The United States and the United Kingdom executed a second wave of strikes on at least 30 Houthi targets in Yemen on Saturday. The operation aimed to cripple Iran-backed groups that have persistently targeted American and international interests following the Israel-Hamas conflict.
Defense Secretary Lloyd Austin disclosed that the military action garnered support from Australia, Bahrain, Canada, Denmark, the Netherlands, and New Zealand.
The strikes, conducted by both ships and fighter jets, targeted 13 locations associated with the Houthi militia. These locations included deeply buried weapons storage facilities, missile systems and launchers, air defense systems, and radars. Defense Secretary Austin emphasized that the objective was to disrupt and degrade the capabilities of the Iranian-backed Houthi militia, deterring their destabilizing attacks in the Red Sea.
U.S. F/A-18 fighter jets from the USS Dwight D. Eisenhower aircraft carrier, alongside American warships firing Tomahawk missiles from the Red Sea, carried out the strikes on Houthi targets situated in 10 different locations. Notably, Navy destroyers USS Gravely and USS Carney played a role in launching missiles.
This marked the third instance of a large-scale, joint operation by the U.S. and Britain against Houthi weapon launchers, radar sites, and drones. Despite these actions, the Houthi group remains steadfast in its assault, having displayed no intention of scaling back its attacks.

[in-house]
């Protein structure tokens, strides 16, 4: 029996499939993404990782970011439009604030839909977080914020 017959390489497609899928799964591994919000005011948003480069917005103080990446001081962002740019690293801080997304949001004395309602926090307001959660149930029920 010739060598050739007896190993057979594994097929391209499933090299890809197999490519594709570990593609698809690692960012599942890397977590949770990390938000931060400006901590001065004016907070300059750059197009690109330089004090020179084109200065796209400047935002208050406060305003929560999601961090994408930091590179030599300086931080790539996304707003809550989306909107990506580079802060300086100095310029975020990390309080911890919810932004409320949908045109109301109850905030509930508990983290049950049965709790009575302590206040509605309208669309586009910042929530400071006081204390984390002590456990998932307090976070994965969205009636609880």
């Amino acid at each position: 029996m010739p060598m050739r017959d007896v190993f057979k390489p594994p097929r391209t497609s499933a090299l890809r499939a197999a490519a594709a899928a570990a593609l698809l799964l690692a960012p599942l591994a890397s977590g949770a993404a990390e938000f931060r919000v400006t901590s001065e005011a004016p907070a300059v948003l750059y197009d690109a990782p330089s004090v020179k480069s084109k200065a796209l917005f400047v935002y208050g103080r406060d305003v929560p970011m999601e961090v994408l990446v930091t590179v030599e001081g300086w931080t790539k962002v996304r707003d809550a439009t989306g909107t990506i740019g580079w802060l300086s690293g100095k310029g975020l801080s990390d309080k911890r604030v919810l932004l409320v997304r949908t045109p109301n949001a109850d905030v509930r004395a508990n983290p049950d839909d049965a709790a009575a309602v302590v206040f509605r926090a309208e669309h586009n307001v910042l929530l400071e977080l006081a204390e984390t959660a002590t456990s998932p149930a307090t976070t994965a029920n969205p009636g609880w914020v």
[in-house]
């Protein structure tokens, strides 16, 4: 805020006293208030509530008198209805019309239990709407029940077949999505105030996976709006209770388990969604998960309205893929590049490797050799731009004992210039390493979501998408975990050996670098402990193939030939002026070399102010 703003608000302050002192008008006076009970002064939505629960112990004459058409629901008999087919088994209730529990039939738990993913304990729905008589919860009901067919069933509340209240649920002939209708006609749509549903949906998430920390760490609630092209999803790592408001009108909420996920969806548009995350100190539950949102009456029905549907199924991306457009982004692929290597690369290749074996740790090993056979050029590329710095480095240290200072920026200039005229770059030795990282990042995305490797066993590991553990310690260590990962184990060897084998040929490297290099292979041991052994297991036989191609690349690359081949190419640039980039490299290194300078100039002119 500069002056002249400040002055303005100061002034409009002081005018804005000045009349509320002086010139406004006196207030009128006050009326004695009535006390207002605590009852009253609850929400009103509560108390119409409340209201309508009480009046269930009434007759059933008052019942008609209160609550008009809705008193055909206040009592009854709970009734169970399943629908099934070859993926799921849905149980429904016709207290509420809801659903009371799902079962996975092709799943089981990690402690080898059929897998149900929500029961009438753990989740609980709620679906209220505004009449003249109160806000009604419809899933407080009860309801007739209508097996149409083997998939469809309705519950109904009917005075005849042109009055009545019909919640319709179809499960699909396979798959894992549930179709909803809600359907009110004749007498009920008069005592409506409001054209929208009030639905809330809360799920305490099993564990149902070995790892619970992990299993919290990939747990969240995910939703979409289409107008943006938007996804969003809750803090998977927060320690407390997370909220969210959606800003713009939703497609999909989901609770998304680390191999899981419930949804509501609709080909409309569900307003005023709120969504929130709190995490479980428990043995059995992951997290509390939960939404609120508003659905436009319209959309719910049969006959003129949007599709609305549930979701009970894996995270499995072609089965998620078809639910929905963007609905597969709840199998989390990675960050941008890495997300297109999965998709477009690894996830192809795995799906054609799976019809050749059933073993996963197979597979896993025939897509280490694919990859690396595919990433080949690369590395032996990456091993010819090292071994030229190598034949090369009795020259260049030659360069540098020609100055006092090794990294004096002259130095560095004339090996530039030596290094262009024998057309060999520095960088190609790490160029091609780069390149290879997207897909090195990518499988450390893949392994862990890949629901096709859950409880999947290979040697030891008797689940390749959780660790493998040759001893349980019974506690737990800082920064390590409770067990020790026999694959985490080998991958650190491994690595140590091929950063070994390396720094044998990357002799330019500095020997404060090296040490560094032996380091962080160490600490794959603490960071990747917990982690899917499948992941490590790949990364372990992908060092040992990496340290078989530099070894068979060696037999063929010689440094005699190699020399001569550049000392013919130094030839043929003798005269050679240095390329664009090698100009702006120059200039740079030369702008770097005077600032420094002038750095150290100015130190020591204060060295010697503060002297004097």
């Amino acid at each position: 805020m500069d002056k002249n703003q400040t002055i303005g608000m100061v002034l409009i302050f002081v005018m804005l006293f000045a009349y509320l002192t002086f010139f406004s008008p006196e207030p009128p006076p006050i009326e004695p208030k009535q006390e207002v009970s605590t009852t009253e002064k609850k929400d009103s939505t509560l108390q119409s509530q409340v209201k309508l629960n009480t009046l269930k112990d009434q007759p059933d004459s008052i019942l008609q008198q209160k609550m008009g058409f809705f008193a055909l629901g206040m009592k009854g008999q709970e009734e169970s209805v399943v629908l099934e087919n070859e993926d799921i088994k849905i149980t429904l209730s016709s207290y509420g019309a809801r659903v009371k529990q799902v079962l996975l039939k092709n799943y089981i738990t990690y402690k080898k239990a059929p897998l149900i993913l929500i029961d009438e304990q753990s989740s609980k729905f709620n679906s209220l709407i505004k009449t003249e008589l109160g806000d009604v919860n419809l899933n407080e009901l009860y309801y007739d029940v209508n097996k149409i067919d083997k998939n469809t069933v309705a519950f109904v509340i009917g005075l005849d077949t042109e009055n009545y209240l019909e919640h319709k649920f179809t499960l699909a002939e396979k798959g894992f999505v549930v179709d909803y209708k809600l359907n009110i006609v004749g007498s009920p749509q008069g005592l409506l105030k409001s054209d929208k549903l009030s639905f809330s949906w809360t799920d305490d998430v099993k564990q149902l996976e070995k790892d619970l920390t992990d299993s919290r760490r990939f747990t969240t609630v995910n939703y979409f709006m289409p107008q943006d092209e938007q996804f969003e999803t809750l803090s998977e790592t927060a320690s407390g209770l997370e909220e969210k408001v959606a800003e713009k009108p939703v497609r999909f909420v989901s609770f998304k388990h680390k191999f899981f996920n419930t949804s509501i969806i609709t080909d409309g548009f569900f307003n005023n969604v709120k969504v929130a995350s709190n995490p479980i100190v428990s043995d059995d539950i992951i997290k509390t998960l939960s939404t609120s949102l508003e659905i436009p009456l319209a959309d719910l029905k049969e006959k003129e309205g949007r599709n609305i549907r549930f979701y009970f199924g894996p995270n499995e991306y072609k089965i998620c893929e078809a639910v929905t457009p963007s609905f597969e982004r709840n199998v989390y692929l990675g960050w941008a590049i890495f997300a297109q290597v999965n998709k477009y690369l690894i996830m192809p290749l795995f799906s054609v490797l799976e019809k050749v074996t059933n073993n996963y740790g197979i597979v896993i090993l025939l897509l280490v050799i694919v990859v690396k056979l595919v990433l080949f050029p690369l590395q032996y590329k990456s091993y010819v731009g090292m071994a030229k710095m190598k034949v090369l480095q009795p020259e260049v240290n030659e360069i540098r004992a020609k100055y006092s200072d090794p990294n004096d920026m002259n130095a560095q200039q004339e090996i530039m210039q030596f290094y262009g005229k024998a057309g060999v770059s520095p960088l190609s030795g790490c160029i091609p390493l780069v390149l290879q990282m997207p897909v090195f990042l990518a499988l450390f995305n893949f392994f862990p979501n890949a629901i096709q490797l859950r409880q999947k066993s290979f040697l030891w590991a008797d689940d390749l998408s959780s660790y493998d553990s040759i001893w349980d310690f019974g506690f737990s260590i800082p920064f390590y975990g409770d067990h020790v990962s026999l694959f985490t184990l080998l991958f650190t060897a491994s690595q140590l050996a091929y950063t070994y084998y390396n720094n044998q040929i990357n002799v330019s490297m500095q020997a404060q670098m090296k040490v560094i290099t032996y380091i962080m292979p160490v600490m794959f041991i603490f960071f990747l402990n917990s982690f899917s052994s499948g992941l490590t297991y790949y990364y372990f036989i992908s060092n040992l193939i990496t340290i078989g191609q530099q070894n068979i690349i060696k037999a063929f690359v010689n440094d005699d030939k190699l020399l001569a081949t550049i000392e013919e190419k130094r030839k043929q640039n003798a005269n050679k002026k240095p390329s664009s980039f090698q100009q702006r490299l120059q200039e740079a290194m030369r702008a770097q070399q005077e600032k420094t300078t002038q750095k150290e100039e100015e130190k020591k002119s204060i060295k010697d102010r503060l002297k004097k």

Preceding the joint operation, the USS Laboon and F/A-18s from the USS Dwight D. Eisenhower intercepted seven drones launched from Houthi-controlled areas into the Red Sea. Additionally, the USS Carney downed a drone in the Gulf of Aden, while U.S. forces neutralized four more drones ready to launch. Hours before the joint operation, the U.S. conducted a self-defense strike, destroying six anti-ship cruise missiles in Yemen.
The U.S. Central Command asserted that this action was imperative to protect freedom of navigation and enhance the safety of international waters for U.S. Navy and merchant vessels. These strikes follow an air assault in Iraq and Syria targeting Iranian-backed militias and the Iranian Revolutionary Guard, in response to a drone strike that claimed three U.S. troops in Jordan. However, a White House official clarified that Saturday’s strikes are unrelated to the events in Iraq and Syria and are a direct response to the actions of the Iranian-backed Houthis in Yemen.